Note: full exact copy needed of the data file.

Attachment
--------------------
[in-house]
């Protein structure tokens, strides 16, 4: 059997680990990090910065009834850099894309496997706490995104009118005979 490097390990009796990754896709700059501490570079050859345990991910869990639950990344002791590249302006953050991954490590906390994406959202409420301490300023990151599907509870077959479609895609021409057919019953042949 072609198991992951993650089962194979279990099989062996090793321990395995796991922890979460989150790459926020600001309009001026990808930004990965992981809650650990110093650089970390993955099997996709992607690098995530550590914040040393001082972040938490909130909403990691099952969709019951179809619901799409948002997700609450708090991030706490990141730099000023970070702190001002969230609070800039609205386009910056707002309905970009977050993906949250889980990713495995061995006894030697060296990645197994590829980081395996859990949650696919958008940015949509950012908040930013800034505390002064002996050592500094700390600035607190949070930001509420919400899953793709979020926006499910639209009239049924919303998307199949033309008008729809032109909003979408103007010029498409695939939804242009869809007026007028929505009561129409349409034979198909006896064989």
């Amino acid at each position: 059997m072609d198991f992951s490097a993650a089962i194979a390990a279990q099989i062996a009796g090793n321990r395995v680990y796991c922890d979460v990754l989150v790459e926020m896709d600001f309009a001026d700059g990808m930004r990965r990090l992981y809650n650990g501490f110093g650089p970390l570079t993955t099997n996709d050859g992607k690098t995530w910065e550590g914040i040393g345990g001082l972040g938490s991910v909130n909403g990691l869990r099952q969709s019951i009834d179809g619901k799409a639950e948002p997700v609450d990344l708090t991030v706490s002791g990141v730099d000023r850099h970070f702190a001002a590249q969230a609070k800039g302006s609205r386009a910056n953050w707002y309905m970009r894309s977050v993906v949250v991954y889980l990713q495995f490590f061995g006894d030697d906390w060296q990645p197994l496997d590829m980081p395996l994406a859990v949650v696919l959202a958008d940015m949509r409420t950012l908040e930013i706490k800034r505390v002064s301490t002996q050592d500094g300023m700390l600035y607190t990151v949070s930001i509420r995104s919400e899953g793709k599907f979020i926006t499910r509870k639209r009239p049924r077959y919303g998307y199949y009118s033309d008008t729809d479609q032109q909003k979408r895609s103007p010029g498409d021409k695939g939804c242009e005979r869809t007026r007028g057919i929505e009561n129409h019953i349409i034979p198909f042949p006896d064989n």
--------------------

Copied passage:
[in-house]
């Protein structure tokens, strides 16, 4: 059997680990990090910065009834850099894309496997706490995104009118005979 490097390990009796990754896709700059501490570079050859345990991910869990639950990344002791590249302006953050991954490590906390994406959202409420301490300023990151599907509870077959479609895609021409057919019953042949 072609198991992951993650089962194979279990099989062996090793321990395995796991922890979460989150790459926020600001309009001026990808930004990965992981809650650990110093650089970390993955099997996709992607690098995530550590914040040393001082972040938490909130909403990691099952969709019951179809619901799409948002997700609450708090991030706490990141730099000023970070702190001002969230609070800039609205386009910056707002309905970009977050993906949250889980990713495995061995006894030697060296990645197994590829980081395996859990949650696919958008940015949509950012908040930013800034505390002064002996050592500094700390600035607190949070930001509420919400899953793709979020926006499910639209009239049924919303998307199949033309008008729809032109909003979408103007010029498409695939939804242009869809007026007028929505009561129409349409034979198909006896064989």
């Amino acid at each position: 059997m072609d198991f992951s490097a993650a089962i194979a390990a279990q099989i062996a009796g090793n321990r395995v680990y796991c922890d979460v990754l989150v790459e926020m896709d600001f309009a001026d700059g990808m930004r990965r990090l992981y809650n650990g501490f110093g650089p970390l570079t993955t099997n996709d050859g992607k690098t995530w910065e550590g914040i040393g345990g001082l972040g938490s991910v909130n909403g990691l869990r099952q969709s019951i009834d179809g619901k799409a639950e948002p997700v609450d990344l708090t991030v706490s002791g990141v730099d000023r850099h970070f702190a001002a590249q969230a609070k800039g302006s609205r386009a910056n953050w707002y309905m970009r894309s977050v993906v949250v991954y889980l990713q495995f490590f061995g006894d030697d906390w060296q990645p197994l496997d590829m980081p395996l994406a859990v949650v696919l959202a958008d940015m949509r409420t950012l908040e930013i706490k800034r505390v002064s301490t002996q050592d500094g300023m700390l600035y607190t990151v949070s930001i509420r995104s919400e899953g793709k599907f979020i926006t499910r509870k639209r009239p049924r077959y919303g998307y199949y009118s033309d008008t729809d479609q032109q909003k979408r895609s103007p010029g498409d021409k695939g939804c242009e005979r869809t007026r007028g057919i929505e009561n129409h019953i349409i034979p198909f042949p006896d064989n």